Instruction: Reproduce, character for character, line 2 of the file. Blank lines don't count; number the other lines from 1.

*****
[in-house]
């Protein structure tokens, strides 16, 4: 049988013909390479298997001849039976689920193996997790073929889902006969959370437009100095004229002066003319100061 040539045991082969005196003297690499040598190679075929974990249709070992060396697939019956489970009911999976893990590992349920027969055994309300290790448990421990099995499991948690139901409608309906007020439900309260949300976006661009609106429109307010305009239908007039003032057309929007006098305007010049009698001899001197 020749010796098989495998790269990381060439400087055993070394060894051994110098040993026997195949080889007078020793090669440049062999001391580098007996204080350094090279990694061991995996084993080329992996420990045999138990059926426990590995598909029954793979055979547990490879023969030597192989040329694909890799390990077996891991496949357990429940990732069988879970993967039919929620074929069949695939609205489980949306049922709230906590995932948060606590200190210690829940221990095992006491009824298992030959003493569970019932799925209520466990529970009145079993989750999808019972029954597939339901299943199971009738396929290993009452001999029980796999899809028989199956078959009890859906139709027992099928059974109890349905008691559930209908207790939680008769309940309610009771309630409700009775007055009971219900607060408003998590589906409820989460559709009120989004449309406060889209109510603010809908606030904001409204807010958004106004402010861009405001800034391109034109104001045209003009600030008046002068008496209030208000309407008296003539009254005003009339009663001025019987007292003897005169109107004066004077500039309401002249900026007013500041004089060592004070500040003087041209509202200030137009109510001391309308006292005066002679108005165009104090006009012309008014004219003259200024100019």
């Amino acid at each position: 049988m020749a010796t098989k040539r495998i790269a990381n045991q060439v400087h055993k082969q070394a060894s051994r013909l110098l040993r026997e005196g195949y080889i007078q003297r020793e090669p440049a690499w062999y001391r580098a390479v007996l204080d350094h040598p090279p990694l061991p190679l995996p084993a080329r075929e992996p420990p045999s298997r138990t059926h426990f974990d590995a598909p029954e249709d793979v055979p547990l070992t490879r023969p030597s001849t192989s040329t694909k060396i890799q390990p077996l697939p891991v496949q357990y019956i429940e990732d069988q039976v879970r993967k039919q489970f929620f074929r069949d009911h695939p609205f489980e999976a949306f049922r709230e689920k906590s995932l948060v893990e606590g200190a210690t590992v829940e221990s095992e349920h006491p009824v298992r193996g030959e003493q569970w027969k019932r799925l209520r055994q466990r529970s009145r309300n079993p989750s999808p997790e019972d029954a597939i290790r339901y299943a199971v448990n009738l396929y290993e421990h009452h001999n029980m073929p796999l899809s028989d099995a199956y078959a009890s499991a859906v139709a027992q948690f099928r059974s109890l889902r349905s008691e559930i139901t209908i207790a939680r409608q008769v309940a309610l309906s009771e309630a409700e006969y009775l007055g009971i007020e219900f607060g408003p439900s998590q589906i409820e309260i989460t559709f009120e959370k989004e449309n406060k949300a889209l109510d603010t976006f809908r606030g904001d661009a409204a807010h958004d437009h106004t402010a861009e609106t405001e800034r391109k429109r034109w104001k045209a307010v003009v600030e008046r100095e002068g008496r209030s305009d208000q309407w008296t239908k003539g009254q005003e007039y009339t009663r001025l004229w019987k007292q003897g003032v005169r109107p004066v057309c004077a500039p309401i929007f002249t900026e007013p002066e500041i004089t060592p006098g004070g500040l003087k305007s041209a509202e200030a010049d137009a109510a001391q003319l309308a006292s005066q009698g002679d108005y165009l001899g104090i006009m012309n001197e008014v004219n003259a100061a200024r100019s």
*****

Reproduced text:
């Protein structure tokens, strides 16, 4: 049988013909390479298997001849039976689920193996997790073929889902006969959370437009100095004229002066003319100061 040539045991082969005196003297690499040598190679075929974990249709070992060396697939019956489970009911999976893990590992349920027969055994309300290790448990421990099995499991948690139901409608309906007020439900309260949300976006661009609106429109307010305009239908007039003032057309929007006098305007010049009698001899001197 020749010796098989495998790269990381060439400087055993070394060894051994110098040993026997195949080889007078020793090669440049062999001391580098007996204080350094090279990694061991995996084993080329992996420990045999138990059926426990590995598909029954793979055979547990490879023969030597192989040329694909890799390990077996891991496949357990429940990732069988879970993967039919929620074929069949695939609205489980949306049922709230906590995932948060606590200190210690829940221990095992006491009824298992030959003493569970019932799925209520466990529970009145079993989750999808019972029954597939339901299943199971009738396929290993009452001999029980796999899809028989199956078959009890859906139709027992099928059974109890349905008691559930209908207790939680008769309940309610009771309630409700009775007055009971219900607060408003998590589906409820989460559709009120989004449309406060889209109510603010809908606030904001409204807010958004106004402010861009405001800034391109034109104001045209003009600030008046002068008496209030208000309407008296003539009254005003009339009663001025019987007292003897005169109107004066004077500039309401002249900026007013500041004089060592004070500040003087041209509202200030137009109510001391309308006292005066002679108005165009104090006009012309008014004219003259200024100019």